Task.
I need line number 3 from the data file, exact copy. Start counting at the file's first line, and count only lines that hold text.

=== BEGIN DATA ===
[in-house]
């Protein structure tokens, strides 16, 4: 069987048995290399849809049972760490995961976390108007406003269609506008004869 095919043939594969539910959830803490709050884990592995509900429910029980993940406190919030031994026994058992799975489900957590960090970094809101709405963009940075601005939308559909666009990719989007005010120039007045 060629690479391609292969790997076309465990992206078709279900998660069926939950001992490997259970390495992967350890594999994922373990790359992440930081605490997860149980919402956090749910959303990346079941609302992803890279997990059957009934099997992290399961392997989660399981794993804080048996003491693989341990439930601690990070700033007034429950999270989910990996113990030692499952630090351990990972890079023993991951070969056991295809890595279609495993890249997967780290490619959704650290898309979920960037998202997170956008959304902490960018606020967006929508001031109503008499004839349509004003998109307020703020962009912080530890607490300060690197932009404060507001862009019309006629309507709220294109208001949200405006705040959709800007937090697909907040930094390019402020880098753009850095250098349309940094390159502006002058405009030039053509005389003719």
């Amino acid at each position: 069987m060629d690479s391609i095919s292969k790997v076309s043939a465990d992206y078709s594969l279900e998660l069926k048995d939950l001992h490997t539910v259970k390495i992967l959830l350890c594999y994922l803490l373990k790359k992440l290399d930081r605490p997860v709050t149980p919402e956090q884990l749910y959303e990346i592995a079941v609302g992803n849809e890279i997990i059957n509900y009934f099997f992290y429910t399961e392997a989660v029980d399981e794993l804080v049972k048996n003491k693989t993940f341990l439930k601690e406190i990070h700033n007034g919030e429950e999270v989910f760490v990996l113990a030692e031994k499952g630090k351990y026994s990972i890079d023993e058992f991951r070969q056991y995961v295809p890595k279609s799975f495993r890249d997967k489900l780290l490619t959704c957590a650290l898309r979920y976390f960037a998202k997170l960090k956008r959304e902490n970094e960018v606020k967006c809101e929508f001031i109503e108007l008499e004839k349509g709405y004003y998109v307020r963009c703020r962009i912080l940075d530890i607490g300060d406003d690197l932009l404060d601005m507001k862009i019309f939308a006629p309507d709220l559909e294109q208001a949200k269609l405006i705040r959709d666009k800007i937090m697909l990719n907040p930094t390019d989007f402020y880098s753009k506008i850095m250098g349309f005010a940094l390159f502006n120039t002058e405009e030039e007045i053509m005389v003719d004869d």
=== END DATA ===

């Amino acid at each position: 069987m060629d690479s391609i095919s292969k790997v076309s043939a465990d992206y078709s594969l279900e998660l069926k048995d939950l001992h490997t539910v259970k390495i992967l959830l350890c594999y994922l803490l373990k790359k992440l290399d930081r605490p997860v709050t149980p919402e956090q884990l749910y959303e990346i592995a079941v609302g992803n849809e890279i997990i059957n509900y009934f099997f992290y429910t399961e392997a989660v029980d399981e794993l804080v049972k048996n003491k693989t993940f341990l439930k601690e406190i990070h700033n007034g919030e429950e999270v989910f760490v990996l113990a030692e031994k499952g630090k351990y026994s990972i890079d023993e058992f991951r070969q056991y995961v295809p890595k279609s799975f495993r890249d997967k489900l780290l490619t959704c957590a650290l898309r979920y976390f960037a998202k997170l960090k956008r959304e902490n970094e960018v606020k967006c809101e929508f001031i109503e108007l008499e004839k349509g709405y004003y998109v307020r963009c703020r962009i912080l940075d530890i607490g300060d406003d690197l932009l404060d601005m507001k862009i019309f939308a006629p309507d709220l559909e294109q208001a949200k269609l405006i705040r959709d666009k800007i937090m697909l990719n907040p930094t390019d989007f402020y880098s753009k506008i850095m250098g349309f005010a940094l390159f502006n120039t002058e405009e030039e007045i053509m005389v003719d004869d």